The development of human embryonic stem cell (hESC) lines in 1998 offered the prospect of a new era of regenerative medicine in which cell therapy might cure intractable diseases such as type 1 diabetes, Parkinson's disease, and spinal cord injury. The Bush Administration decision in 2001 to restrict federal funding of hESC research touched off a controversy that continues to the present. One response to the Bush policy was establishment of state stem cell research funding programs, notably the California Institute of Regenerative Medicine (CIRM). As Director of the National Institute of Diabetes, Digestive, and Kidney Diseases (NIDDK) and Vice Chair of the National Institutes of Health (NIH) Stem Cell Task Force, and now as a member of the Empire State Stem Cell Funding Board and member of an Institute of Medicine (IOM) committee charged with evaluation of the CIRM, I have had the opportunity to gain a first-hand perspective of the field. Here I present my impressions of the legal and science policy debates and selectively summarize research progress toward the hoped-for cures.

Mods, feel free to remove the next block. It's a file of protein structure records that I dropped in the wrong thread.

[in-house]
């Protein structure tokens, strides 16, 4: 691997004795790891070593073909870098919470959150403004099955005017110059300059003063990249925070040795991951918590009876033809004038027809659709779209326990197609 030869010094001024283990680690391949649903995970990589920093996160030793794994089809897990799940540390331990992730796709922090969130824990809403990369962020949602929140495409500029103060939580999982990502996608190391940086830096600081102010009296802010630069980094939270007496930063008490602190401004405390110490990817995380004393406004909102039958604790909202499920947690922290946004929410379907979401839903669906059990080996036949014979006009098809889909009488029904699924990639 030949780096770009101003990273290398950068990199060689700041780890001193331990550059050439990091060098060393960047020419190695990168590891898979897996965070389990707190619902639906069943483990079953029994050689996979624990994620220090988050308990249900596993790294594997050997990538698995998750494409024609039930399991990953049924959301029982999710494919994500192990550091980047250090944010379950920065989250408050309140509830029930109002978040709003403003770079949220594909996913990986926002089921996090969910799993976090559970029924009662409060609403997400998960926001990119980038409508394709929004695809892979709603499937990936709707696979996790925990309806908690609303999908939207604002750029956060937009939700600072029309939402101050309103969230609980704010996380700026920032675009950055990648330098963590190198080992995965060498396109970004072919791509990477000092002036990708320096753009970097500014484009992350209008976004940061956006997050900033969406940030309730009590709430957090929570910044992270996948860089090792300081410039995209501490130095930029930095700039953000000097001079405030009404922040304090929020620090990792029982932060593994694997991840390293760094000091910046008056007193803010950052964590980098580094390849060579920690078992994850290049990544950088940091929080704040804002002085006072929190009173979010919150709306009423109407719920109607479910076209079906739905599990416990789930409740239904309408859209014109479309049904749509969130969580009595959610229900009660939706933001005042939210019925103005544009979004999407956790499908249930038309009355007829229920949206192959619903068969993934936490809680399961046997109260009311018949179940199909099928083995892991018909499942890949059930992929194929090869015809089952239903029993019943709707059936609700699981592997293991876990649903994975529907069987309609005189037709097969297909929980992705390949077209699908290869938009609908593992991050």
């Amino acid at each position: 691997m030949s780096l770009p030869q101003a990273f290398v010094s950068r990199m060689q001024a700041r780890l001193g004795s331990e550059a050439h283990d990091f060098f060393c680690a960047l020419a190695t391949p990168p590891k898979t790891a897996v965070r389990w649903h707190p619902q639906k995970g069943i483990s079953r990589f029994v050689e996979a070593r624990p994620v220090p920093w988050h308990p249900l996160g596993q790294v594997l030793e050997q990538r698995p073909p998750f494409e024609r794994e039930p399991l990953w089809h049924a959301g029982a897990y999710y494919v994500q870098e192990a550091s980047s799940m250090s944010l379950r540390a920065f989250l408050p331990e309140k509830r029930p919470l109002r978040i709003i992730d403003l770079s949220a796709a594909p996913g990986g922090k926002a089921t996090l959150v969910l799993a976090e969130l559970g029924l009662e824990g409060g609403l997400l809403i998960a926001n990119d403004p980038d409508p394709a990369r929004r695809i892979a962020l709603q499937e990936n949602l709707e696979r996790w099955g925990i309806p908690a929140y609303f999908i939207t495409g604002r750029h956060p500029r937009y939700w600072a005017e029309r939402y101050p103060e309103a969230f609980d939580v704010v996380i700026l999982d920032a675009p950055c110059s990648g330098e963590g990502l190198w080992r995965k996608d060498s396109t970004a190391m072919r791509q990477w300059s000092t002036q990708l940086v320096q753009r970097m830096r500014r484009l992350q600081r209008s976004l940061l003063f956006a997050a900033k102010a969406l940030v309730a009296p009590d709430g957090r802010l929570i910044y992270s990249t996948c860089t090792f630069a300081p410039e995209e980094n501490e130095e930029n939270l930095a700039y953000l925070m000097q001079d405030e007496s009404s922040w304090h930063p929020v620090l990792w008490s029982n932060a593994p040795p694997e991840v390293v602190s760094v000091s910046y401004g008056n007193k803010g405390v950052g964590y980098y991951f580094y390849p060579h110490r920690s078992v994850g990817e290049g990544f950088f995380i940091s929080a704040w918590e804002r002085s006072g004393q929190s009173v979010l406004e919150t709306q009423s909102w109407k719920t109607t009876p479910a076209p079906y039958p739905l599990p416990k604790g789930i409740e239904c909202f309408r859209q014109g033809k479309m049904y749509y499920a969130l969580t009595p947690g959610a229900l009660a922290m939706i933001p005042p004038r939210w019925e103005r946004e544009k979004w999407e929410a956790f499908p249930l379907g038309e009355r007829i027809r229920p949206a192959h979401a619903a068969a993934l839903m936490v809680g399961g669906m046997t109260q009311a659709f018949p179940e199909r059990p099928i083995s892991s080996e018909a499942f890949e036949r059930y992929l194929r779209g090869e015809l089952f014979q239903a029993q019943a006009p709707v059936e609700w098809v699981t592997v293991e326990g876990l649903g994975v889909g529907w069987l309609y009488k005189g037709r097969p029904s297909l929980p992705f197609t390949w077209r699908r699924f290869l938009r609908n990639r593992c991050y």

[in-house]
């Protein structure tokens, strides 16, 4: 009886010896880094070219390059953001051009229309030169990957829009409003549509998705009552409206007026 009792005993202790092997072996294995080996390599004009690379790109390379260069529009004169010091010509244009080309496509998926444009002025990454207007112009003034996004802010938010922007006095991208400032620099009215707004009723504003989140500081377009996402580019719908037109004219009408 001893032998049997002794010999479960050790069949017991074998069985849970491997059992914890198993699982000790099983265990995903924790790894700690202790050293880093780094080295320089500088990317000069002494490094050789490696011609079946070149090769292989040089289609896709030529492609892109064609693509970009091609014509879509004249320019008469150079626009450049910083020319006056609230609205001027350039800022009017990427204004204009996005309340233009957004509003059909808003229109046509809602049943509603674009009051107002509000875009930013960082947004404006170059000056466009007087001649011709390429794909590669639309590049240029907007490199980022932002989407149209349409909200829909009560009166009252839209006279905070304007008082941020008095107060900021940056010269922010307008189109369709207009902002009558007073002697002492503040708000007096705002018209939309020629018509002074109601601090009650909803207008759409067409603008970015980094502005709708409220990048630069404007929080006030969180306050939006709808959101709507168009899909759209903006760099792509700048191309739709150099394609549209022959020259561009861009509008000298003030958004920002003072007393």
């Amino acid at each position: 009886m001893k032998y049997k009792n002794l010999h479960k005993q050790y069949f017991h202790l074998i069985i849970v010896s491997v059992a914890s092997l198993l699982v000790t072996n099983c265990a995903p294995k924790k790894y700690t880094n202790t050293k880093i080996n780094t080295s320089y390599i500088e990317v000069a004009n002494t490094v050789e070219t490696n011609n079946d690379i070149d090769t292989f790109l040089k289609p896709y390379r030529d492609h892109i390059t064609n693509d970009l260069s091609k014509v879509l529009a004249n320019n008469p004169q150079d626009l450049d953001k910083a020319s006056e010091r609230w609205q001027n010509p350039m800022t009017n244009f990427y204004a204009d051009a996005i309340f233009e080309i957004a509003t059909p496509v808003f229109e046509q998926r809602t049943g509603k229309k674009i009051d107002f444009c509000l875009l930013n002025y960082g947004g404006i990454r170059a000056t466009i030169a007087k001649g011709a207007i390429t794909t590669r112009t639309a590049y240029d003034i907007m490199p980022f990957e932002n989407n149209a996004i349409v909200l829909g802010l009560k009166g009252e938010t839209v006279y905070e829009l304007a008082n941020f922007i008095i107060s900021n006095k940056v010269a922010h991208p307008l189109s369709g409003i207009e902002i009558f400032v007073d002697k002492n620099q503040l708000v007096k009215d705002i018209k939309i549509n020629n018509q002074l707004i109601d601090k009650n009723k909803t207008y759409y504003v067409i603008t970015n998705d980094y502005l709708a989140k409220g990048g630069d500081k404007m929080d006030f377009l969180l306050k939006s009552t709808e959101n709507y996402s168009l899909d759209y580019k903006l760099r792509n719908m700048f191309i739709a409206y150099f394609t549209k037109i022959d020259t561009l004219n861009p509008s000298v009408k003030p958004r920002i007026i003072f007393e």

|Original language||English (US)|
|Number of pages||17|
|Journal||Transactions of the American Clinical and Climatological Association|
|Publication status||Published - 2013|
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